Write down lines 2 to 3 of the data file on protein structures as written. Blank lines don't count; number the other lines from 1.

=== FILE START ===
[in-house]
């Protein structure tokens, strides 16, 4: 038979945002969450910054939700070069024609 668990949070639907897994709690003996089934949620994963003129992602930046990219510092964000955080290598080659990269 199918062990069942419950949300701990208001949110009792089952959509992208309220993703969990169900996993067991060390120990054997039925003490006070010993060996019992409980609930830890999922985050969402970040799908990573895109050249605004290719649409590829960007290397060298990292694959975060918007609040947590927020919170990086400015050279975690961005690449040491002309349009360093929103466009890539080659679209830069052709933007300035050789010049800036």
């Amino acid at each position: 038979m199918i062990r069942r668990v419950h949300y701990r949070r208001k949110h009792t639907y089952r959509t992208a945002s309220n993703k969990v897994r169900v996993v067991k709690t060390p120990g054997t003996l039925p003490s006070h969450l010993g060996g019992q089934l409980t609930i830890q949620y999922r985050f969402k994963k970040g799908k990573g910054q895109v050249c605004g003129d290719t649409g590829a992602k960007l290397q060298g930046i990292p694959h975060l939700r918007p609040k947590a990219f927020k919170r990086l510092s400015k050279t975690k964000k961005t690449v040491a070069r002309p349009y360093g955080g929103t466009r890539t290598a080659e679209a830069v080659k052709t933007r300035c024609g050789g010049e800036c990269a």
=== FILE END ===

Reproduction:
């Protein structure tokens, strides 16, 4: 038979945002969450910054939700070069024609 668990949070639907897994709690003996089934949620994963003129992602930046990219510092964000955080290598080659990269 199918062990069942419950949300701990208001949110009792089952959509992208309220993703969990169900996993067991060390120990054997039925003490006070010993060996019992409980609930830890999922985050969402970040799908990573895109050249605004290719649409590829960007290397060298990292694959975060918007609040947590927020919170990086400015050279975690961005690449040491002309349009360093929103466009890539080659679209830069052709933007300035050789010049800036």
């Amino acid at each position: 038979m199918i062990r069942r668990v419950h949300y701990r949070r208001k949110h009792t639907y089952r959509t992208a945002s309220n993703k969990v897994r169900v996993v067991k709690t060390p120990g054997t003996l039925p003490s006070h969450l010993g060996g019992q089934l409980t609930i830890q949620y999922r985050f969402k994963k970040g799908k990573g910054q895109v050249c605004g003129d290719t649409g590829a992602k960007l290397q060298g930046i990292p694959h975060l939700r918007p609040k947590a990219f927020k919170r990086l510092s400015k050279t975690k964000k961005t690449v040491a070069r002309p349009y360093g955080g929103t466009r890539t290598a080659e679209a830069v080659k052709t933007r300035c024609g050789g010049e800036c990269a």